One of the most useful, if low-tech, features of the iPhone is its flashlight, which you turn on by tapping the Flashlight icon in Control Center (get to it by swiping up from the bottom of the Lock screen or Home screen). But you don’t have to retrace your steps in Control Center to turn the flashlight off. Instead, just swipe left partway on the Lock screen, as though you wanted to take a picture—you don’t even have to go far enough to switch to the camera. That turns off the flashlight without any need to fumble around in Control Center.
Apple just released new versions of all its operating systems—iOS, macOS, watchOS, and tvOS—fixing bugs, plugging security holes, and, best of all, adding a few new features. Here are four things you can do once you’ve updated. (If you’re concerned that installing the updates may cause other problems, check with us first, but it’s best to stay current.)
1: Sleep better after using your Mac late at night.
macOS 10.12.4 Sierra has gained Night Shift, a feature from iOS that automatically shifts the colors of the screen to the warmer end of the spectrum after dark. Night Shift may help you sleep better by reducing the amount of blue light that tricks your body into thinking it’s earlier than it is.
To set up Night Shift, open System Preferences > Displays > Night Shift and choose Sunset to Sunrise from the Schedule pop-up menu. Night Shift knows when the sun rises and sets wherever you are, but if you prefer, you can also set custom on and off times. (If you don’t see the Night Shift button in the Displays preference pane after upgrading to 10.12.4, your Mac is unfortunately too old to support Night Shift.)
If you’re working with graphics at night, or if video looks odd, you can turn off Night Shift manually. Do that either in the Displays preference pane or by scrolling down in Notification Center (click it in the upper-right corner of the screen) to see the Night Shift switch.
2: Find the AirPod that fell between the couch cushions.
Apple’s wireless AirPods earbuds are cute, but they’re also easy to misplace. If you can’t find yours, iOS 10.3’s Find My iPhone app can help. Bring it up, tap the AirPods icon in the display, and then tap the Play Sound button to make them play a locator sound. If you’ve lost only one AirPod, you can mute the other so it’s easier to hear where the sound is coming from.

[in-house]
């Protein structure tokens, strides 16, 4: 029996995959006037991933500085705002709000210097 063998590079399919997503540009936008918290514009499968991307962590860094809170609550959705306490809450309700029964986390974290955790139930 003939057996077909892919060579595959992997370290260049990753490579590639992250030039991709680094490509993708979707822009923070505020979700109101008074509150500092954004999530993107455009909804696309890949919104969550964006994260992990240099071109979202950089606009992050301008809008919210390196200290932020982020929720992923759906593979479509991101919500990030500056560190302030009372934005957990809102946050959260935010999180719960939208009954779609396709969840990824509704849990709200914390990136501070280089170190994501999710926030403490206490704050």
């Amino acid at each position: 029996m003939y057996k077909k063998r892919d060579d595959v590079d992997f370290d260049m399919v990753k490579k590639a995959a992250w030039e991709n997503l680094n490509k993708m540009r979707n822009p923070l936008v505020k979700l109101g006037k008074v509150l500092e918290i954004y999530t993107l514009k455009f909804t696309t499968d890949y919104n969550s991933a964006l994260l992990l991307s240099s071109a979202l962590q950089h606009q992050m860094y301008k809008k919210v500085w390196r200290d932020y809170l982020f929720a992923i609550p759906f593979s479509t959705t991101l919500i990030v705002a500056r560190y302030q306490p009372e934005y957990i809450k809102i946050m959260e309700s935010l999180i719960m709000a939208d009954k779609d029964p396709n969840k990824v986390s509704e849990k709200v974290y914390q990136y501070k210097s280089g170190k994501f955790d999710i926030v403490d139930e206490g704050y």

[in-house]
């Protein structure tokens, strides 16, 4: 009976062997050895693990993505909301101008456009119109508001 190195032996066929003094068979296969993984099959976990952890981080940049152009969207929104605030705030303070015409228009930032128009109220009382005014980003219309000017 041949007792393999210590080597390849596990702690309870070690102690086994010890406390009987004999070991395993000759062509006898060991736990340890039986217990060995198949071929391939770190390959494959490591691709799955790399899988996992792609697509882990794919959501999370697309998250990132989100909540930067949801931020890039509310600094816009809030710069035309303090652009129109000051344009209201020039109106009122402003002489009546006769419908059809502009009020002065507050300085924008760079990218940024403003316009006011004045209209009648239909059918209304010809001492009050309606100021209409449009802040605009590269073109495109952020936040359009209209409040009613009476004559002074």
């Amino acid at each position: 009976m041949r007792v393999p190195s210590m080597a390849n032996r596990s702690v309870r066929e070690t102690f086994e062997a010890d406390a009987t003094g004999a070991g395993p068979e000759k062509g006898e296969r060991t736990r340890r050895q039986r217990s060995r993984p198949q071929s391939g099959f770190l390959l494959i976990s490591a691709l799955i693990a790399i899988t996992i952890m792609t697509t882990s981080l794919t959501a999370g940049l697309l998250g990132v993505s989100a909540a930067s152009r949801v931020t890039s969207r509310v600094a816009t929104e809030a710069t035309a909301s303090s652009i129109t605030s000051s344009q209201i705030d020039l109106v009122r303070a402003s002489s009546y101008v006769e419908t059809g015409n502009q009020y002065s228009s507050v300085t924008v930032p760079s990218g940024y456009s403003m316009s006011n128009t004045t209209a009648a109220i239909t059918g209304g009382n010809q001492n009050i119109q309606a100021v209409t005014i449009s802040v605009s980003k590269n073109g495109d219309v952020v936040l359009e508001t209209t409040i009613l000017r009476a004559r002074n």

Note that Find My AirPods works only when in range of a paired iOS device, so it may not help if you lose an AirPod while running.
3: Don’t be “that person with the Apple Watch” at the theater.
You’re in a darkened theater, at a movie or a play, and when you move in your seat or cover your mouth to cough, your Apple Watch’s screen turns on, annoying the people around you. Even worse is when a notification rolls in, causing the watch to make a sound. Embarrassing, we know. Happily, watchOS 3.2 adds Theater Mode, which turns on Silent mode and keeps the screen dark by disabling its standard “raise to wake” behavior.
To enable Theater mode, open Control Center by swiping up from the bottom of the screen. Then tap the Theater Mode button, which is emblazoned with theater masks. After the performance, you’ll need to disable Theater mode manually by tapping its button again.
If you do need to check the time surreptitiously (who knew this performance would go so long!), tap your Apple Watch’s screen, or press the Digital Crown or side button.
4: Ask Siri to find your car in a humongous parking lot
We’ve all been there. You parked at the mall, but got turned around while you were inside, and now you can’t find your car in the sea of automobiles. In iOS 10.3, you can now search for “parked car” in Maps, or just ask Siri, “Where did I park?”
And if you ever lose your car at a place like Disney World, this feature alone will be worth the price of the iPhone!
Twitter: 4 new features in Apple’s latest operating systems will make your life easier. Learn all about them at:
Facebook: Once you’ve updated to Apple’s latest—iOS 10.3, macOS 10.12.4, and watchOS 3.2—you’ll want to read this article:
Apple often adjusts its iPad and iPhone lineup in March, and this year’s changes make the selection more attractive and affordable while adding a new way to support the (RED) international charity. Let’s take a closer look at what Apple has done and what it means for you.
New iPad replaces iPad Air 2
The most significant of Apple’s changes is the replacement of the iPad Air 2 with a new 9.7-inch iPad model called simply “iPad.” This latest iPad is extremely similar to the iPad Air 2, and although most of the changes are for the better, Apple cut a few features so as to reduce the price to the lowest ever for a 9.7-inch iPad.
Physically, the new iPad is almost identical to the iPad Air 2, apart from being 1.4 mm thicker, which might cause problems for some current cases. More interesting is that Apple swapped the iPad Air 2’s A8X processor for the faster A9 chip, which should improve performance. The cameras remain mostly the same too, though photos taken with the rear-facing camera should be somewhat better, thanks to two improvements over the iPad Air 2’s camera: auto image stabilization to help avoid blurry images and a hybrid infrared filter to improve color accuracy and sharpness.